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CM urged to reconsider plan for hydrogen buses

KUCHING : Kuching Member of Parliament, Dr Kevin Yii yesterday urged Chief Minister, Datuk Patinggi (Dr) Abang Johari Tun Openg to reconsider his plan to introduce hydrogen fuel cell buses on the roads of Kuching by March next year.

He also urged Abang Johari to be more transparent including revealing the cost of the project, contract details with the company involved and most importantly, the economic feasibility study and cost-effectiveness analysis of the usage of these hydrogen buses compared to other renewable energy powered buses including the common electric buses.  

“It was only yesterday that the Chief Minister disclosed that three units of buses would be used as pilot vehicles. “The buses were supposed to be introduced in July this year, but somehow, the project was delayed to next year. I believe a proper explanation of the delay must be made clear.

“When asked about the cost of each bus, the Chief Minister said this was being negotiated but assured that they would not be that expensive.

“How is that an MoU is being signed but the prices of the contract and the buses have yet to be determined? “Were there even a cost effectiveness analysis and feasibility study when the costs of the buses have not been decided? Will this contract also include maintenance after the purchase has been made and how many years will that maintenance agreement last since currently, we might not have the speciality to do it yet? “On top of that, with regards to Foshan Feishi Automobile Manufacture Co Ltd China, on what basis was it chosen as the strategic partner? “Maintenance is an important factor to ensure the highly flammable hydrogen gas will not pose a danger to the bus users.”

Yii added Abang Johari also mentioned that the cost of such public transportation would be cheap, considering the fact that hydrogen was extracted from water, which was abundant in Sarawak. “The reality is that while water is abundant, the  problem is the amount of energy needed to electrolyse water into hydrogen and then convert it back into electricity to charge the batteries in the buses. “On top of the production process or ‘electrolysis’ that is not cheap, the cost of building fuelling stations itself will also be costly. Storing and distributing hydrogen safely requires high speciality and thus, will incur high costs.” The Kuching Member of Parliament added that the  main feedstock for  hydrogen in China also did not come from water only.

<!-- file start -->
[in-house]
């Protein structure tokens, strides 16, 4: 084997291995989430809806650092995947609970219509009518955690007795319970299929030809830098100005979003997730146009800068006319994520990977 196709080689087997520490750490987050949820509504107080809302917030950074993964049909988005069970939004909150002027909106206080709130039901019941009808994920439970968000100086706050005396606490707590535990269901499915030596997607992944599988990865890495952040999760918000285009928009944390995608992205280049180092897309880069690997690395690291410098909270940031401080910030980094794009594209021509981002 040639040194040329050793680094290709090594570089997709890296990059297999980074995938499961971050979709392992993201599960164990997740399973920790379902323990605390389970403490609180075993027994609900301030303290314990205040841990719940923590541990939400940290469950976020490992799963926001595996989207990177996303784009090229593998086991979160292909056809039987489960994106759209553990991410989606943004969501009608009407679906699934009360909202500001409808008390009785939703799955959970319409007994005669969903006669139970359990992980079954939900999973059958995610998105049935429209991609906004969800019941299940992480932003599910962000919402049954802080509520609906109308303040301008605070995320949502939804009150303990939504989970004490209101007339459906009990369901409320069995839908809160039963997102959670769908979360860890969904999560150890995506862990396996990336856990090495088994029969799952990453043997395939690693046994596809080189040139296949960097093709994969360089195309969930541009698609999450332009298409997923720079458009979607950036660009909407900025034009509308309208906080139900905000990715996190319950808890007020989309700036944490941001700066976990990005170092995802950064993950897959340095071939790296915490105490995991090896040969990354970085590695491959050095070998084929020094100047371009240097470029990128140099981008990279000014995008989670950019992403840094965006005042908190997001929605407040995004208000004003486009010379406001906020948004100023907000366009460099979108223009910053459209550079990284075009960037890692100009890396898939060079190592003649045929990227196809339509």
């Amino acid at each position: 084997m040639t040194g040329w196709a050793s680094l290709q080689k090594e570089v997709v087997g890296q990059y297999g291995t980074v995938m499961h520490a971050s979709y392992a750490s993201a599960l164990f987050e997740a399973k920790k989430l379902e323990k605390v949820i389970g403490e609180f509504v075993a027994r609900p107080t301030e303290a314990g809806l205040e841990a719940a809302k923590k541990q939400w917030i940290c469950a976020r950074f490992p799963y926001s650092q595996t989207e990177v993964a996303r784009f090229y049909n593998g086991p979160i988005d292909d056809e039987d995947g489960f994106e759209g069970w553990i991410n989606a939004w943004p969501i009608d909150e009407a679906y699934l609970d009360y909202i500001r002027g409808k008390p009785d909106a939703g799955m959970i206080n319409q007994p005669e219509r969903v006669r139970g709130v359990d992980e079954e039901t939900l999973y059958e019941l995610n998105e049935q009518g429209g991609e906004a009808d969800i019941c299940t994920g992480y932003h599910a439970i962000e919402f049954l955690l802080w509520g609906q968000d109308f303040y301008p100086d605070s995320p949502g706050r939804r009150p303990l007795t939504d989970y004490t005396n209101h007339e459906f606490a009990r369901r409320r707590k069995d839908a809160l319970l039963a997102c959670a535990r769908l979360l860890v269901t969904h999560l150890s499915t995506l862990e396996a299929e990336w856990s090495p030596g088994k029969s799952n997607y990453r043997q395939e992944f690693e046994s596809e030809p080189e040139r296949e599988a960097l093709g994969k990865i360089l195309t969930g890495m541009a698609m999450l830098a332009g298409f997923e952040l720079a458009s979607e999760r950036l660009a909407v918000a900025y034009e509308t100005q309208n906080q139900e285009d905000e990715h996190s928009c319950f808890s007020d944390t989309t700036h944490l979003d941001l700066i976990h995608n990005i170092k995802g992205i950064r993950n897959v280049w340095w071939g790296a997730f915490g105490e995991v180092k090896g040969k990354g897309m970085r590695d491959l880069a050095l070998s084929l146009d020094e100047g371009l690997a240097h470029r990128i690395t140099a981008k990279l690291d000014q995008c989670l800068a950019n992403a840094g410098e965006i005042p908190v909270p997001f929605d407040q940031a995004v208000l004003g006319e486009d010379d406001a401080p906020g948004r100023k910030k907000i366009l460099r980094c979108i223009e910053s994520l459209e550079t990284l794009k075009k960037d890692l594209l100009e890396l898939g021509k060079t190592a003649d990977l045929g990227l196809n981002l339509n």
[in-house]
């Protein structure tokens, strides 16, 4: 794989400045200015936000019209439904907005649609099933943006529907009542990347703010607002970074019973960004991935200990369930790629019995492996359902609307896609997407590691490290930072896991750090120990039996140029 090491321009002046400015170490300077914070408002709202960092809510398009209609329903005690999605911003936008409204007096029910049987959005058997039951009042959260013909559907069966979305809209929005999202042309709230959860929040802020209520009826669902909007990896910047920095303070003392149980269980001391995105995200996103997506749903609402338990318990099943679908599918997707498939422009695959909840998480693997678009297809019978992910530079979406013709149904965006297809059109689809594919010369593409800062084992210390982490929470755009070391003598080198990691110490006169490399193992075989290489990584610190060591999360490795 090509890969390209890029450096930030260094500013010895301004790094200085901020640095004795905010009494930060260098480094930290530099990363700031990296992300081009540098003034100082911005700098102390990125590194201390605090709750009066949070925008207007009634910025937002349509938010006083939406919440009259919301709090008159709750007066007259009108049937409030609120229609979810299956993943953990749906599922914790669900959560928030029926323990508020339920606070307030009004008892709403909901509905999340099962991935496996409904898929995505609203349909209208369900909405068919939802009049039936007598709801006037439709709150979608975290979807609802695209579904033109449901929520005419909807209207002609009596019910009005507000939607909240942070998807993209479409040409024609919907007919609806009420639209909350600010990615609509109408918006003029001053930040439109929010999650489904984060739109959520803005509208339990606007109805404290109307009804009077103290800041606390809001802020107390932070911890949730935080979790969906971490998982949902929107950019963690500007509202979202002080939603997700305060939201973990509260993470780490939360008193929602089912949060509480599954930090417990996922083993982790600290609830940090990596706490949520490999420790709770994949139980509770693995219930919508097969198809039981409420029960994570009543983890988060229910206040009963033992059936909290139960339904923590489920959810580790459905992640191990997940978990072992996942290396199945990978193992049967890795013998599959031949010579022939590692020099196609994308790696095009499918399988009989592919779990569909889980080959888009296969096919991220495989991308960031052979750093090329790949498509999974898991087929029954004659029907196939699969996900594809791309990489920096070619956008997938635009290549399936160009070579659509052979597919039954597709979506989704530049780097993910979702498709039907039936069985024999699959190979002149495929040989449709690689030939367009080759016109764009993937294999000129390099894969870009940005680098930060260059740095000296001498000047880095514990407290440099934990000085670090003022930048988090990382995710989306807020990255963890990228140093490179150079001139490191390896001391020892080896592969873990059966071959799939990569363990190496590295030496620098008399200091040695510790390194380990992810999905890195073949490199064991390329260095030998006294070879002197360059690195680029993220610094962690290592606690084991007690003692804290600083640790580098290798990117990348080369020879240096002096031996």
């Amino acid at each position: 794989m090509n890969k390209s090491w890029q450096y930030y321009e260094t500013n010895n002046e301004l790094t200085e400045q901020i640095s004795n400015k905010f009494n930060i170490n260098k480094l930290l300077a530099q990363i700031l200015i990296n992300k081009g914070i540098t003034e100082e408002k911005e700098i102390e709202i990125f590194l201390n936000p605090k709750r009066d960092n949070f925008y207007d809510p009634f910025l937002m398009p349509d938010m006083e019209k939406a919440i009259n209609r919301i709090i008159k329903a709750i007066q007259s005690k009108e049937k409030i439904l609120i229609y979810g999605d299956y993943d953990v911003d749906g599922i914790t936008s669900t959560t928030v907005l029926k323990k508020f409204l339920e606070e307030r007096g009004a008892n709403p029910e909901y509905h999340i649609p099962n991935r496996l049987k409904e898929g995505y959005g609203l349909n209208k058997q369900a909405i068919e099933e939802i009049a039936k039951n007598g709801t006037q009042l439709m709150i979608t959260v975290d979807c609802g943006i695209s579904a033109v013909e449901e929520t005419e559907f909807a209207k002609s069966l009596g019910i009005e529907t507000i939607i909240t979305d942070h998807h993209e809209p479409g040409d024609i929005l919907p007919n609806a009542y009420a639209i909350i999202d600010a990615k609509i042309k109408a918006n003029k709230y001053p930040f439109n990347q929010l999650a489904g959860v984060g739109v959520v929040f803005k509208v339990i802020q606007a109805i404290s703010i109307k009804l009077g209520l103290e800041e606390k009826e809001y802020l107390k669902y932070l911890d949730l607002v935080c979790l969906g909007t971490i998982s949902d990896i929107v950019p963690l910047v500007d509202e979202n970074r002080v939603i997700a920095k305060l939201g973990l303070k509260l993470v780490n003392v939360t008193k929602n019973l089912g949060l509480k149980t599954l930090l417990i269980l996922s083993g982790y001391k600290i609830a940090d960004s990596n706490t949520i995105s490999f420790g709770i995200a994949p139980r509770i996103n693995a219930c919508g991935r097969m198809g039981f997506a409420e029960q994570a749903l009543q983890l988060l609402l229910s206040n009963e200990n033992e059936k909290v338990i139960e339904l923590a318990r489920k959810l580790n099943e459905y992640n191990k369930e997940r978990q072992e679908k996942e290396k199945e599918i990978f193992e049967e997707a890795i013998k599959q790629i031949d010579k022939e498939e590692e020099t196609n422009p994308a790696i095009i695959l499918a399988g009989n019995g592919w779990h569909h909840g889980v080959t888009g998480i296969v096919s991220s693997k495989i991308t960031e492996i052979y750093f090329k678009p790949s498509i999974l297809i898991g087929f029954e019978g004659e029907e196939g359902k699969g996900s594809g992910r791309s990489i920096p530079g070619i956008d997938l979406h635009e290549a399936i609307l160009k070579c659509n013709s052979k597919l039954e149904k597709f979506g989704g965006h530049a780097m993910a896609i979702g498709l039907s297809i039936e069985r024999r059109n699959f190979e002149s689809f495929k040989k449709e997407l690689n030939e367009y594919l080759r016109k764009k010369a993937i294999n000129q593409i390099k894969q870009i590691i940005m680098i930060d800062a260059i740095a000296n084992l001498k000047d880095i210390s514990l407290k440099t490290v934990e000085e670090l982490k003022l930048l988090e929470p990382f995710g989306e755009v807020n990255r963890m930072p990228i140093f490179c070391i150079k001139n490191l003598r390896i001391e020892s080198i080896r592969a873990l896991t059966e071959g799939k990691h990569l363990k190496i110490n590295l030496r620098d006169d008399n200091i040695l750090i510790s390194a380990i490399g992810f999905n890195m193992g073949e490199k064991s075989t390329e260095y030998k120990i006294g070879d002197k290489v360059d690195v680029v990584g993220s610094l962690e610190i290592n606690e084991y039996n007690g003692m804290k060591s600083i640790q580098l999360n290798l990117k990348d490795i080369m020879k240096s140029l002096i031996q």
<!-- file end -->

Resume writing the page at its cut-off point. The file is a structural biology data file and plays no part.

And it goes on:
“Only 4% comes from water. Most of it are produced from cracking coal (18%), oil (30%) and natural gas (48%). Will the state government be able to guarantee that hydrogen for these buses will come 100% from water or will we still be reliant on fossil fuel? “Thus, I strongly question the direction Abang Johari and the state government are taking with the introduction of these hydrogen buses.

“In Sarawak, our power is already largely renewable (70%+ hydro) and an electric bus can easily be charged using the grid anywhere anytime without investing in a non-existent hydrogen infrastructure and distribution network. “Battery technology is developing much faster than electrolysis. We now have super capacitors that charge instantly, have lower maintenance cost and superb lifespan. They are already in the advanced trial stage, even in China.

Electrolysis, on the other hand, requires a huge scientific breakthrough to be economically and scientifically viable. “Thus, I strongly urge Abang Johari to reconsider such implementation, taking into account the current needs and resources in Sarawak. “We already have readily available renewable and sustainable energy through all the mega dams in the state that can be pumped directly into a cheaper and simpler alternative, which is the common electric bus. “Just because we have the money or a big reserve doesn’t mean we can just simply spend it on items that will not be cost effective for the people,” added Yii.

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